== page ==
Costa Rica’s Leatherback Sea Turtles May Spend “Lost Years” on Hatchling Highways

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Costa Rica’s Leatherback Sea Turtles May Spend “Lost Years” on Hatchling Highways
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Costa Rica’s Leatherback Sea Turtles May Spend “Lost Years” on Hatchling Highways

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 Costa Rica’s Leatherback Sea Turtles may spend “lost years” on hatchling highways: lessons from Playa Grande

Scientists know so little about the early life history of the critically endangered leatherback turtle, from hatching to adulthood, that they call this period the “lost years.” But a team researching the nesting site of Playa Grande, the location of the Earthwatch project Costa Rican Sea Turtles, has just helped to fill in some of the gaps—which is great news for this critically endangered species.

The beach is exposed to ocean currents that improve the hatchlings’ chances of survival, according to the team of researchers, who include Earthwatch scientist Dr. James Spotila. Their findings were published recently in Proceedings of the Royal Society B: Biological Sciences.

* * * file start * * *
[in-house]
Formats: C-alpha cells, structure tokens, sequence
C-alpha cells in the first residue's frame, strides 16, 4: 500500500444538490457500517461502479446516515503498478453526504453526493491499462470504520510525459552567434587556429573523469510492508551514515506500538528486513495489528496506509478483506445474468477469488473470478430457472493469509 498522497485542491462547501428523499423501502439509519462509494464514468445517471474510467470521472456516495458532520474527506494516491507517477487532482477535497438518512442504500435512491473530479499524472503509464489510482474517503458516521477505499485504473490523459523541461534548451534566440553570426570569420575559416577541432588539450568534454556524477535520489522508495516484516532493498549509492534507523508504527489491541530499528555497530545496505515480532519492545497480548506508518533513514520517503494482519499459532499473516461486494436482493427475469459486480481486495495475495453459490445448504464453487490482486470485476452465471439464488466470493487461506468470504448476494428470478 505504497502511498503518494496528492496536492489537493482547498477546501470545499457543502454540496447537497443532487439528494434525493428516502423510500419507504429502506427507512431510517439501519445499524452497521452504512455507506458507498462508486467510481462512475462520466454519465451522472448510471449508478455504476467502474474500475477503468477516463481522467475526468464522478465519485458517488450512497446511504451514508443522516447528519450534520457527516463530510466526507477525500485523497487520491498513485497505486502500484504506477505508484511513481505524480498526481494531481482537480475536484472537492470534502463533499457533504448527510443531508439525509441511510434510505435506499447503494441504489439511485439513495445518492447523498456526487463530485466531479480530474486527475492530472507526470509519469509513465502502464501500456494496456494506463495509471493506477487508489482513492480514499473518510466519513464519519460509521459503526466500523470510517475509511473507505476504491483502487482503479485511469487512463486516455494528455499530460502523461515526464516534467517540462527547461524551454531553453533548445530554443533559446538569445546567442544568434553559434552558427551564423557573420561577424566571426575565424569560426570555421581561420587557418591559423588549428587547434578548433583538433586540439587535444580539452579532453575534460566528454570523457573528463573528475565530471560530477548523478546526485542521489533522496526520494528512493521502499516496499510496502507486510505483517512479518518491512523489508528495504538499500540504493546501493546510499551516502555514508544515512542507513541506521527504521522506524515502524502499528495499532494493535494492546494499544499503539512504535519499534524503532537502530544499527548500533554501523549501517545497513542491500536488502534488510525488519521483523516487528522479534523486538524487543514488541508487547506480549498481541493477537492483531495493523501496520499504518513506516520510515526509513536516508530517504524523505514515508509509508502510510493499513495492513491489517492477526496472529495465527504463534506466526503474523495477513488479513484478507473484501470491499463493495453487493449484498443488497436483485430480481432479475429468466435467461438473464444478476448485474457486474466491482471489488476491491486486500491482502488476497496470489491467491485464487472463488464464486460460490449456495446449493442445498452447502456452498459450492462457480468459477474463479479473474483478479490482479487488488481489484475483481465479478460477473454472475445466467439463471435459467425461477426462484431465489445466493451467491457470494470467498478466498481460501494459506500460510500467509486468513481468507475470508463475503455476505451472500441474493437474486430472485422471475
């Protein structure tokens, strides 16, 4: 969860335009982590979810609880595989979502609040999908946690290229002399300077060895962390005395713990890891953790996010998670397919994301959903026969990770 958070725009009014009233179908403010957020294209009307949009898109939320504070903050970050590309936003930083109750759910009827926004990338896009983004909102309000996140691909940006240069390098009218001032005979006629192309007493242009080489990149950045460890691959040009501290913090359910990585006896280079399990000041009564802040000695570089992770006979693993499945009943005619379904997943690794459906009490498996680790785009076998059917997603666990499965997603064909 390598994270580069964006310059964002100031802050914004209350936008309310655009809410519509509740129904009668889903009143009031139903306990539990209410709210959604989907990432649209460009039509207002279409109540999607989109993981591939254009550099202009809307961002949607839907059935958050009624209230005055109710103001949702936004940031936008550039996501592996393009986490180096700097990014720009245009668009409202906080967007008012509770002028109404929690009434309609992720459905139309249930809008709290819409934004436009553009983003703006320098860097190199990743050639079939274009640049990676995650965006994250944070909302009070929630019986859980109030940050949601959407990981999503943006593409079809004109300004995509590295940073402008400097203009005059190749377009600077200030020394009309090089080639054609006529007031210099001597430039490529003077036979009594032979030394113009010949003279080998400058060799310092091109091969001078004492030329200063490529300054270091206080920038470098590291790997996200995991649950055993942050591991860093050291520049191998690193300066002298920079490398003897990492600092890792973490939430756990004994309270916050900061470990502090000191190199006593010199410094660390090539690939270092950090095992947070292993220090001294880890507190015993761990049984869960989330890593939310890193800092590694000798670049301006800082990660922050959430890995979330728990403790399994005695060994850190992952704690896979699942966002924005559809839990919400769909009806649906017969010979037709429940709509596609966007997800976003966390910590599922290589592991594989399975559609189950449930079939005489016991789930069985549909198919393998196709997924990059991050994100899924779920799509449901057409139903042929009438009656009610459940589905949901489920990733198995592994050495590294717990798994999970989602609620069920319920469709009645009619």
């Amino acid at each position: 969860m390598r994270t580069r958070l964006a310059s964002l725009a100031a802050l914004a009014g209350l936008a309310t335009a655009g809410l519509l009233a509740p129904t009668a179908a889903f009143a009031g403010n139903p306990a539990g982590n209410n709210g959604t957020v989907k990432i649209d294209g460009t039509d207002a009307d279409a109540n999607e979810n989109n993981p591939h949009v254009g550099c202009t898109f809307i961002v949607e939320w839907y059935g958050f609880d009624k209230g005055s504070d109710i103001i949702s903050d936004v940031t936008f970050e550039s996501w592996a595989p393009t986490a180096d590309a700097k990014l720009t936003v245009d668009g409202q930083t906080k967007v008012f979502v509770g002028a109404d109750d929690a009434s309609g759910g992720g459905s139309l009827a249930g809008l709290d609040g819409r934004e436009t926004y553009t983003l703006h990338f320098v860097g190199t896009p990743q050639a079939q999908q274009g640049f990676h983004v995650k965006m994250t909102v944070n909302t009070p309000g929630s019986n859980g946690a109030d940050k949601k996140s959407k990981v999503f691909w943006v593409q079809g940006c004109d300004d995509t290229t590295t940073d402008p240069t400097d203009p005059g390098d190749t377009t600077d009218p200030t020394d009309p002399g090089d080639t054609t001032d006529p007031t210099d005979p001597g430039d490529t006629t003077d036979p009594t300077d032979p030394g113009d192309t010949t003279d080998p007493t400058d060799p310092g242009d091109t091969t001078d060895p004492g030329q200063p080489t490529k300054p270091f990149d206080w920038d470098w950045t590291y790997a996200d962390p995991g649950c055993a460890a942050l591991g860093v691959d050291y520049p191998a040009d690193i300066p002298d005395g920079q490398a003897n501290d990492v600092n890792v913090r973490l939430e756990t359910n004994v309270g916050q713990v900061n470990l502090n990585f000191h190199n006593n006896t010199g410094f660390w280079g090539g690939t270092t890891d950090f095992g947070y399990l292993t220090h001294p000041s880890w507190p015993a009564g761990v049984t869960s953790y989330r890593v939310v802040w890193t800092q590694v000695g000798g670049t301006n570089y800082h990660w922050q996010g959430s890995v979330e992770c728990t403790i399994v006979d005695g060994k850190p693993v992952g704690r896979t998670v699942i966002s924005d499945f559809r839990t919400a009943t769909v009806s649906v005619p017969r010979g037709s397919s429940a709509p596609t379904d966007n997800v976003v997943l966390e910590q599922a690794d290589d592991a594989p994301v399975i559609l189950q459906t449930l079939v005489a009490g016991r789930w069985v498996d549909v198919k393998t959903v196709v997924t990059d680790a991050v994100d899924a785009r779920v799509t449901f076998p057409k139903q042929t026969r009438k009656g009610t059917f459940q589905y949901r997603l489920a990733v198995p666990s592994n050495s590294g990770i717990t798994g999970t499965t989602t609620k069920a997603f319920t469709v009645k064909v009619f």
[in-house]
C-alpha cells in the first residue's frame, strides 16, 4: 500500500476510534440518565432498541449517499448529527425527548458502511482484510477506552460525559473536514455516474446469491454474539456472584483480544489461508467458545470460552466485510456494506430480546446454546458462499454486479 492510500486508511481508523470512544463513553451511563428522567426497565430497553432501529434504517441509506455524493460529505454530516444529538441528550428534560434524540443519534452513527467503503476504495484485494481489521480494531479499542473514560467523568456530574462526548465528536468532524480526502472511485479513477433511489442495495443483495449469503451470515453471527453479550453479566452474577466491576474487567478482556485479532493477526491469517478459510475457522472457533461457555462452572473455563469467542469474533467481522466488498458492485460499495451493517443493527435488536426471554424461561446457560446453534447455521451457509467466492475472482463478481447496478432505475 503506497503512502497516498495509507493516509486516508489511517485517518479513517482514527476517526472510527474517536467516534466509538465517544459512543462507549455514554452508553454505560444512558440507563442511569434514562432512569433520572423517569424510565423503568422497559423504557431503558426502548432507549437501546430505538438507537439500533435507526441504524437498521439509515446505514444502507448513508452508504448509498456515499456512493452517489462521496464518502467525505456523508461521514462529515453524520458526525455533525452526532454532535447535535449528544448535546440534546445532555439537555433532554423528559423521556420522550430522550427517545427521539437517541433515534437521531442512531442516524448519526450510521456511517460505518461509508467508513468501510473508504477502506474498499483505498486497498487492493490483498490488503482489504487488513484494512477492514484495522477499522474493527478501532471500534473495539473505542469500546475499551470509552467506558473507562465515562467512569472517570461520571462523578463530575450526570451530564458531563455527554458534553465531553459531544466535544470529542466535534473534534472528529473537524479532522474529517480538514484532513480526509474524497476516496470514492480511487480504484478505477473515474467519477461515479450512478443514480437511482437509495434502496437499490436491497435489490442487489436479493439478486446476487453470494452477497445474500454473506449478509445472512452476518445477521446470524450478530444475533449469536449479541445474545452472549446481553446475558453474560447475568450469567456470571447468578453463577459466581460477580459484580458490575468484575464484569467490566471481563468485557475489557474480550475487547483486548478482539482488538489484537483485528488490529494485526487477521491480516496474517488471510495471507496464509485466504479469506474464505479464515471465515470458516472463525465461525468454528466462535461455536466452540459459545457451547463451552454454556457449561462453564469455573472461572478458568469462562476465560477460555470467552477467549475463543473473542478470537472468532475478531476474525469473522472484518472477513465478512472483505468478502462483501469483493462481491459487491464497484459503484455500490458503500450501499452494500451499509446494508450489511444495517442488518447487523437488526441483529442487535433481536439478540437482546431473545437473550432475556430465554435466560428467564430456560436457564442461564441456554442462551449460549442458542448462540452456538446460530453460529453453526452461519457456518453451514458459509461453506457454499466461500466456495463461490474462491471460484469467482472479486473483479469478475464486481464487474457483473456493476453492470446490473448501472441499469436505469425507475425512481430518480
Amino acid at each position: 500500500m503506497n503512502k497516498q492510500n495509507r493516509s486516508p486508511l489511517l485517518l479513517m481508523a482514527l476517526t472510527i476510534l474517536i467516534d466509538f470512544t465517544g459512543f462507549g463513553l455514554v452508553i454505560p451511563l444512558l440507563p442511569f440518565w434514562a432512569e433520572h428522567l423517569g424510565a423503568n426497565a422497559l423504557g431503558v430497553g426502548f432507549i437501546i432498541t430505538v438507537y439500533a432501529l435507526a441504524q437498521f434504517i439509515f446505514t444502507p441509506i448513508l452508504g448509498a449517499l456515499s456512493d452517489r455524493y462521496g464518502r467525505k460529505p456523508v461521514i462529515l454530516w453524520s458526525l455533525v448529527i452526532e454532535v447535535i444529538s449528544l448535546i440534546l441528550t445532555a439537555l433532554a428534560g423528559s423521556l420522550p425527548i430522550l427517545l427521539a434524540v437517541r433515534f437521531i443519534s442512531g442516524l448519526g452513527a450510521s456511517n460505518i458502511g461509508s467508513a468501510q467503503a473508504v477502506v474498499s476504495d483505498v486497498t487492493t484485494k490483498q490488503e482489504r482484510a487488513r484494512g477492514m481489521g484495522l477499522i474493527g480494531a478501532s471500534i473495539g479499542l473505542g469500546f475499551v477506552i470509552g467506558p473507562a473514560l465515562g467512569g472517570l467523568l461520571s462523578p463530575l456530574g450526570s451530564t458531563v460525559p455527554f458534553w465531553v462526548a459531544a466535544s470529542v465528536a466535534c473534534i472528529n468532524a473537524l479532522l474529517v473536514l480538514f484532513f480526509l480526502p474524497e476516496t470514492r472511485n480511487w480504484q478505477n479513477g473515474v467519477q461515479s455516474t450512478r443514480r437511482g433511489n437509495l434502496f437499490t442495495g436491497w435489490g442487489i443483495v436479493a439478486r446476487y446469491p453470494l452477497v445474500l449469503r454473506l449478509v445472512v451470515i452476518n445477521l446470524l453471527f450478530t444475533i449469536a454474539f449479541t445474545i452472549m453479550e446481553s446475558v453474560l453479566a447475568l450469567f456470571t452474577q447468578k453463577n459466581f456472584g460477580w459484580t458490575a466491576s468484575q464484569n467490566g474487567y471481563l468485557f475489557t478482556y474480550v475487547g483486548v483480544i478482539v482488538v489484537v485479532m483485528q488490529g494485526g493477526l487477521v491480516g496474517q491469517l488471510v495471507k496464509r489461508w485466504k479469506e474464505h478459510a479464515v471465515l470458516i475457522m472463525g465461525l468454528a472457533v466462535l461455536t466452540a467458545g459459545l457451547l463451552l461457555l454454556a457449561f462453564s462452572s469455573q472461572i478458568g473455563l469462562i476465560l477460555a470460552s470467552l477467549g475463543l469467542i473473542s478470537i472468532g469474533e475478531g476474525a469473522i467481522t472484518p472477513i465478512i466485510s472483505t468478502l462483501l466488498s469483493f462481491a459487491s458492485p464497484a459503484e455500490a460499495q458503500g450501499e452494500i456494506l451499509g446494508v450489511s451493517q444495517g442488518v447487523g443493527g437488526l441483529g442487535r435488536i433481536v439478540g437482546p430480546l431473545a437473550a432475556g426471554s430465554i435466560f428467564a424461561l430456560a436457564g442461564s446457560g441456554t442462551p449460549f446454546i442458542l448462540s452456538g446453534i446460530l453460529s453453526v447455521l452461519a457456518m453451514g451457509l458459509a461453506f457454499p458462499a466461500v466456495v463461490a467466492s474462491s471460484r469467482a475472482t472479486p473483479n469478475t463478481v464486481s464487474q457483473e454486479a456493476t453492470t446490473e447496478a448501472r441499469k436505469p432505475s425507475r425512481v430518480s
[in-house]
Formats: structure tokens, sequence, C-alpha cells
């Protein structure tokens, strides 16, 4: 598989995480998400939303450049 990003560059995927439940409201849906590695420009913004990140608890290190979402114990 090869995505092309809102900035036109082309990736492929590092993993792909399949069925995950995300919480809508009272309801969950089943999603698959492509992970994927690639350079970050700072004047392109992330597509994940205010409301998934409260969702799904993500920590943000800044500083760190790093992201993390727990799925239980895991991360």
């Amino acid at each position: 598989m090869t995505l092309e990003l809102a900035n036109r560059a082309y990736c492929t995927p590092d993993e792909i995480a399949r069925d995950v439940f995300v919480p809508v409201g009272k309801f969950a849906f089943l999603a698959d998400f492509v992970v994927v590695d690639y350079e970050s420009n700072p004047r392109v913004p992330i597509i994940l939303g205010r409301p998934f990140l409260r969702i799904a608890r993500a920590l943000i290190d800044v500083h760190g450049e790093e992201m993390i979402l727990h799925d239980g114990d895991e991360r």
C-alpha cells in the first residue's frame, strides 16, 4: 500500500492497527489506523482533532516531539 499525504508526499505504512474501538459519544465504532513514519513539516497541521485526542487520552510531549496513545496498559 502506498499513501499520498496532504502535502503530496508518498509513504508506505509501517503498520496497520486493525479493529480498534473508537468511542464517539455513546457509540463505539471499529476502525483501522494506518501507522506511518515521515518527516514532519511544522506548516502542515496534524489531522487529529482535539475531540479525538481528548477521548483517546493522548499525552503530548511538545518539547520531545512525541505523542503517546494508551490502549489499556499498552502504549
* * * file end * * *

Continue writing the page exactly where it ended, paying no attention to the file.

More specifically, Playa Grande’s large-scale eddies - circular currents that move in a different direction from the main current - along with other currents, carry the turtles safely offshore during the nesting period, serving as “hatchling highways” to the sea. The currents carry the turtles away from the grips of coastal-dwelling predators and into the relative safety of the sea, where they can do things like munch on jellyfish and grow up. More than 10 years later, when they have reached maturity, the females return to the shore to nest.

During the January to April nesting season from 2000 to 2008, the scientists studied the movement of currents at four nesting beaches, including Playa Grande, by means of fluids used to track water flow known as passive tracers. These tracers reveal how the young turtles are carried by currents, as hatchlings don’t develop full swimming abilities until after the first six months of their lives.  The eddies and coastal currents likely play a critical role in getting the hatchlings safely to sea. This information is crucial for understanding the turtles’ ecology and informing conservation strategies.

Dr. Spotila adds, “The leatherbacks are holding on with their flipper tips. We need to get fishing under control real soon or the turtles will be gone."

The full paper can be found at rspb.royalsocietypublishing.org.

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